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haggling 'acquires' Consumer Surplus ?
money has a decreasing marginal utility
There's reason to suspect that money has a decreasing marginal utility. But if I take this to be true, I can't see how social surplus (or consumer surplus, or producer surplus) really measures anything important. Ultimately, what one would hope to optimize (at least from a microeconimics-style vantage point) is in terms of utility, not dollars. Does it make sense to anyone why I might be confused? Is there a more complicated market model that measures social surplus in a better way? --Ryguasu 02:25, 18 Aug 2004 (UTC)
- The utility is expressed in dollars.--Patrick 09:42, 18 Aug 2004 (UTC)
- Right. But I'm still confused. Maybe I can better express my objection with an example: Suppose person A would pay up to $15 for some newly released compact disc, and person B would pay up to $1000. If the disc is being sold for $10, then the consumer surplus is (15-10) + (1000-10) = 5 + 990 = $995. Note that person B is responsible for almost all the consumer surplus. But let's suppose that person B already has a very extensive music collection, and that the new album would actually give him much *less* subjective pleasure than it would give person A; the reason he'd be willing to pay so much more for the disc is that he's a billionaire, and has so much money he doesn't know what to do with it. It seems that in some *reasonable* measure of utility-to-consumers, it wouldn't be person B but person *A* -- i.e., the one who'd experience greater psychological pleasure from the album -- who would be responsible for almost all the total utility. Thus I'm not convinced that consumer surplus is a measure of anything worth caring about. --Ryguasu 16:56, 18 Aug 2004 (UTC)
- Perhaps adding surplus of a number of people is not so useful, but it is still a measure for how good a deal is for an individual, compared with other deals.
- --Patrick 22:12, 18 Aug 2004 (UTC)
The illustration seems not to work. --
- The problem arises from the way that consumer surplus is derived. To be very brief, the consumer surplus you're seeing here is actually used analogous to the "real" consumer surplus concept, which is derived from (and only holds for) quasi-linear utility functions (u(x)=v(x_1)+x_2). From this function, and given v(0)=0, it is possible to measure the welfare loss denoted in "income". If you want, you can contact me, and I'll give a detailed explanation (my mail is my first and last name seperated by a dot @gmail.com). If you want to read it in a book, see Hal Varians Intermediate Microeconomics. --Patrick Mogensen (not the same Patrick as above) —Preceding undated comment added 17:02, 15 January 2011 (UTC).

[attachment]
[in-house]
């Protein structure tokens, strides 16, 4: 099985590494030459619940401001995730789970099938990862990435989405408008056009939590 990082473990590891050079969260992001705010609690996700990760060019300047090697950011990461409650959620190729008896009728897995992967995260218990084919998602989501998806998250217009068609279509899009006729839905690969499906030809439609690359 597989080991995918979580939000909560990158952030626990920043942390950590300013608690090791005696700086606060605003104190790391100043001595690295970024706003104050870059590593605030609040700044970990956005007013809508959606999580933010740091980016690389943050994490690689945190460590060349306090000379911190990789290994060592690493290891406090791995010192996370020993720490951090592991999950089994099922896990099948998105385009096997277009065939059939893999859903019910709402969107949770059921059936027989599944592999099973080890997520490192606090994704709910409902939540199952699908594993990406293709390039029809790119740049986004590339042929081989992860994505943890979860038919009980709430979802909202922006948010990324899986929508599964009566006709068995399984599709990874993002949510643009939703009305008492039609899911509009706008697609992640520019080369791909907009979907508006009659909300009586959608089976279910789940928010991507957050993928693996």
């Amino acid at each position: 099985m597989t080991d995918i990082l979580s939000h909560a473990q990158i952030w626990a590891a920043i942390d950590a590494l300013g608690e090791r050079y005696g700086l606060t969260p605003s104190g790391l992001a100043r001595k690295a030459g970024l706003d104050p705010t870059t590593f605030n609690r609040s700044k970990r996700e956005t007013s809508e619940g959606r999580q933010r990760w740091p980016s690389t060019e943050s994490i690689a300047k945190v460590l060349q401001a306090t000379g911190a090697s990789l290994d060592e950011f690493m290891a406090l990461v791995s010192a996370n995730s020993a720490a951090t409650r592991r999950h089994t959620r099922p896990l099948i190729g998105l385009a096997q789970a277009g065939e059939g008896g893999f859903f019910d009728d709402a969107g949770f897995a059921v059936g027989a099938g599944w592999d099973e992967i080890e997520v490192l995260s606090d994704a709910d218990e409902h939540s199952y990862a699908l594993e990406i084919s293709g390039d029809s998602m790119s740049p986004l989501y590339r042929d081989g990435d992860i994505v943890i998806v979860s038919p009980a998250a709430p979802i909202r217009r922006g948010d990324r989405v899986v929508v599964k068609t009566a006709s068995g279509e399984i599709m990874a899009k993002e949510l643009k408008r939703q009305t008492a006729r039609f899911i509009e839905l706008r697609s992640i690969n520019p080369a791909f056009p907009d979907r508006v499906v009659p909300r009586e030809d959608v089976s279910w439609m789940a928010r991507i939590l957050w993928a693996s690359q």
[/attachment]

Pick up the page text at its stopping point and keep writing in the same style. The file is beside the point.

The concept of surplus is too narrow
The concept of surplus is too narrow:
Surplus economics is the study of economics based upon the concept that economies operate on the basis of the production of a surplus over basic needs.
Economic Surplus: By economic surplus is meant all production which is not essential for the continuance of existence. That is to say, all production about which there is a choice as to whether or not it is produced. The economic surplus begins when an economy is first able to produce more than it needs to survive, a surplus to its essentials. This definition is no more arbitrary than defining all resources as scarce by definition by declaring all wants infinite. In fact it is much less so since the line between existence and non-existence is a real one.
Alternative definitions are:
1. The difference between the value of a society's annual product and its socially necessary cost of production. (Davis, p.1) 2. The range of economic freedom at its [society's] disposal, extent able to engage in socially discretionary spending that satisfies more than the basic needs of its producers. (Dawson & Foster in Davis, p.45) 3. Income minus essential consumption requirements. (Lippit in Davis p.81) 4. The difference between what a society can produce and what a society must produce to reproduce itself. (Standfield in Davis, p.131)
Argument: Economics is usually defined as the problem of how best to distribute limited resources, limited because wants are characterised as unlimited. Surplus economics argues that rather than limited resources, there is an abundance of resources and this is the economic problem. The difference is one of perspective. If wants are the focus, then of course resources are limited, but if needs or essentials are used as the foundation, then resources are seen to be abundant. The difference is between a description and an explanation. A focus on wants describes a free market situation, a focus on essentials allows an explanation of the economy to begin.